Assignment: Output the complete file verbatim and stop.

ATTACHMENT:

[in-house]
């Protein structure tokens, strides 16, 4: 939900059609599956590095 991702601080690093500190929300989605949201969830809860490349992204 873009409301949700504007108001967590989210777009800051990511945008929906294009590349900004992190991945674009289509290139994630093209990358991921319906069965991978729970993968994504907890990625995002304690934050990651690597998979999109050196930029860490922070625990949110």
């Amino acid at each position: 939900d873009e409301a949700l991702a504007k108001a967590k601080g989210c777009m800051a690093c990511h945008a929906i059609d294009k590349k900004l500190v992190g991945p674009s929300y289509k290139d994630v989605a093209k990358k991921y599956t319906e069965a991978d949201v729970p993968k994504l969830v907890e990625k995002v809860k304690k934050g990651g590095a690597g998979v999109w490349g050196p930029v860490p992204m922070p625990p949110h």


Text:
[in-house]
């Protein structure tokens, strides 16, 4: 939900059609599956590095 991702601080690093500190929300989605949201969830809860490349992204 873009409301949700504007108001967590989210777009800051990511945008929906294009590349900004992190991945674009289509290139994630093209990358991921319906069965991978729970993968994504907890990625995002304690934050990651690597998979999109050196930029860490922070625990949110």
């Amino acid at each position: 939900d873009e409301a949700l991702a504007k108001a967590k601080g989210c777009m800051a690093c990511h945008a929906i059609d294009k590349k900004l500190v992190g991945p674009s929300y289509k290139d994630v989605a093209k990358k991921y599956t319906e069965a991978d949201v729970p993968k994504l969830v907890e990625k995002v809860k304690k934050g990651g590095a690597g998979v999109w490349g050196p930029v860490p992204m922070p625990p949110h």